NNAMDIJohn, this law in Maryland will be one of the strictest in the country, but what about D.C. and Virginia? It's my understanding that it's legal to sell dogs at pet stores in both places. But no pet stores in D.C. choose to do that. What are the policies around the region?
GOODWINSo that's correct. Pennsylvania has about 40 puppy selling pet stores, though, their legislature is considering legislation similar to what Maryland has enacted. Their State Senate has 40 members and 29 of them have cosponsored that bill. So I think that it has a lot of good momentum. In Virginia, they have a law that's similar to what Maryland previously had, which is one that says that pet stores cannot source puppies from certain breeders with certain violations on their USDA inspection records. But unfortunately those sorts of laws were rendered unenforceable when the USDA started to redact all of the identifying information on the inspection reports that would help law enforcement authorities verify that people were following the law.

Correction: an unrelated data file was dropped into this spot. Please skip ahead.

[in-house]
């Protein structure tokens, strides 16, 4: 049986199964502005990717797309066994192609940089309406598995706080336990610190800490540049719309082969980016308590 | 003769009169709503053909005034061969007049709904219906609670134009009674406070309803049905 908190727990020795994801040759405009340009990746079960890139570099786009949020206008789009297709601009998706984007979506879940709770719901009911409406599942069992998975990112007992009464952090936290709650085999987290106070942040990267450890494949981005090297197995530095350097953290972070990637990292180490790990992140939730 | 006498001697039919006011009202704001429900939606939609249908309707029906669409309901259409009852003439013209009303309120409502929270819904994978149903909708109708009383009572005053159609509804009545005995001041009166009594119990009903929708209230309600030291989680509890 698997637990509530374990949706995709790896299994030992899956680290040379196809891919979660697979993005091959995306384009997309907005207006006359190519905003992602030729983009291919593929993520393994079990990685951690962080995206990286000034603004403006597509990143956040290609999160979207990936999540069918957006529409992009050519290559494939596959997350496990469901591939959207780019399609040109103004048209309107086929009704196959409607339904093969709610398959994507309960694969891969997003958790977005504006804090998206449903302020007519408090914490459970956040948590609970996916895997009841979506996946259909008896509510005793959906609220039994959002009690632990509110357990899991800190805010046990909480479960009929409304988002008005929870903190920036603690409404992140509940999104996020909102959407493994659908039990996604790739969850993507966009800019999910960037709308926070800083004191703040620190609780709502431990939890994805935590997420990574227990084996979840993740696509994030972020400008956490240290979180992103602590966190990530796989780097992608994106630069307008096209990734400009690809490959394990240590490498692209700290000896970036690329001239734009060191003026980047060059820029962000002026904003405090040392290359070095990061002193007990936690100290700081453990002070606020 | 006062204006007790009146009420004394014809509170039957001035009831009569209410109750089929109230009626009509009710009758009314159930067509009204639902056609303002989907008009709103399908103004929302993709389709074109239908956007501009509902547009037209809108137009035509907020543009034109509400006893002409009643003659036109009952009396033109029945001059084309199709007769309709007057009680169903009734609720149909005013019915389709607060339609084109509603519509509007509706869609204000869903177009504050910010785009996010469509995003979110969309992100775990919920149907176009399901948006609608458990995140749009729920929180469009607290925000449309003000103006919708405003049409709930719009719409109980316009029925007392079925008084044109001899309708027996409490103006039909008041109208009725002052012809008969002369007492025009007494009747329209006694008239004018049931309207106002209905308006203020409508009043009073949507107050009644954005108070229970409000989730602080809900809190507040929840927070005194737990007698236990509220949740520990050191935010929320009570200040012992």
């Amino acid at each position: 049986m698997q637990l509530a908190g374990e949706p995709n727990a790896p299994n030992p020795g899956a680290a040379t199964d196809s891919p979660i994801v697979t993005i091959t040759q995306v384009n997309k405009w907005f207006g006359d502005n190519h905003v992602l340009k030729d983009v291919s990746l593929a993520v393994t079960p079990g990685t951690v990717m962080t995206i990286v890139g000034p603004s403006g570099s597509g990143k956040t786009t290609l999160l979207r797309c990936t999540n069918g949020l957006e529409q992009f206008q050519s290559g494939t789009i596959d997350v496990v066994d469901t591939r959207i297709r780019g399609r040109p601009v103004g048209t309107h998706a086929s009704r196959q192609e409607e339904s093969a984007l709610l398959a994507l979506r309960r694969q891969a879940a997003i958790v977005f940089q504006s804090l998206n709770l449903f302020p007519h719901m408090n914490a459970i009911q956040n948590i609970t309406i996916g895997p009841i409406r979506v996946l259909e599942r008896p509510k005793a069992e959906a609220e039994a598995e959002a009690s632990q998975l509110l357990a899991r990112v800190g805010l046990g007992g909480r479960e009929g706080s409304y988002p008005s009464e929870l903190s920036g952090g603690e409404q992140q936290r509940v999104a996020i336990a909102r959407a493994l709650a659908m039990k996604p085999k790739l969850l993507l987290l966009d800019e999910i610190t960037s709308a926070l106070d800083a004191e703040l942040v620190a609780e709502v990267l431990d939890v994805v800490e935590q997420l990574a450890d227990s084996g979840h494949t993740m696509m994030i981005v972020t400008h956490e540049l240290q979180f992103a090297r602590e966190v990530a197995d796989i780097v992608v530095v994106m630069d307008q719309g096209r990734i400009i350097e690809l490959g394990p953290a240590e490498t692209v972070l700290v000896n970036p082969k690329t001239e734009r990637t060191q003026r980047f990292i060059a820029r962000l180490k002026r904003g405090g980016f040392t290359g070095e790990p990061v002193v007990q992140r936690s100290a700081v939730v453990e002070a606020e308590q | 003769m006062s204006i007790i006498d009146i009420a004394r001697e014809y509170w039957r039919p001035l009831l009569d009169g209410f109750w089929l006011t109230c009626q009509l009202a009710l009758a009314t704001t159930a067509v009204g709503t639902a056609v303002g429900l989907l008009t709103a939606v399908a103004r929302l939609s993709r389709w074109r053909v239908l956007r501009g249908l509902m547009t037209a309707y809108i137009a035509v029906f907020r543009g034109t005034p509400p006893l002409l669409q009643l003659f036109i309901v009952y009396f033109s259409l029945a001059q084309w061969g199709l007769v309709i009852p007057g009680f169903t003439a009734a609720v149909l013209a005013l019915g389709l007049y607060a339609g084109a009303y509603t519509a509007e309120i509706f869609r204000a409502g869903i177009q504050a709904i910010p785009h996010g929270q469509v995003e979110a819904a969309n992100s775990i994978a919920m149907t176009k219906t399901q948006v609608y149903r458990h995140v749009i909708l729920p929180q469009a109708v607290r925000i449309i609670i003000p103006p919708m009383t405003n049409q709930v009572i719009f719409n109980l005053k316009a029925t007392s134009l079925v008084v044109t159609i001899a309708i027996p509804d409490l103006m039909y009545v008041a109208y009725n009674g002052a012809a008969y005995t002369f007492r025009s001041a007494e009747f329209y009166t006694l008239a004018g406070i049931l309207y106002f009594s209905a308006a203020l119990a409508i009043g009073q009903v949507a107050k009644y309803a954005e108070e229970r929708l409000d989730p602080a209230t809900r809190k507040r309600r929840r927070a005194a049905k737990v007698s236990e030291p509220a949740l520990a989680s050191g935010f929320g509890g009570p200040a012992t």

NNAMDIJeanea, you started your business Just Puppies 20 years ago. How has the pet industry changed during that time?
THOMSONI think a lot of changes have been made for us. I don't think any business is without growth and making improvements. So I think over the course of 20 years where it originally started with my husband and pets coming from his experience with his family breeding, I think it became more of a consumer focus. Focusing on the consumer, focusing on what the consumers are looking for, focusing on making sure that we match the dogs with the families. We do do interview processes in our stores with our clients to make sure that they are getting what's best suited for their family. So I think there's been a lot of changes and improvements on our end, on the breeder end and in the industry itself. So it's very difficult to see this possibly be taken away as an option for consumers.
NNAMDIHere's Marsha in Monrovia, Maryland with a personal story. Marsha, you're turn.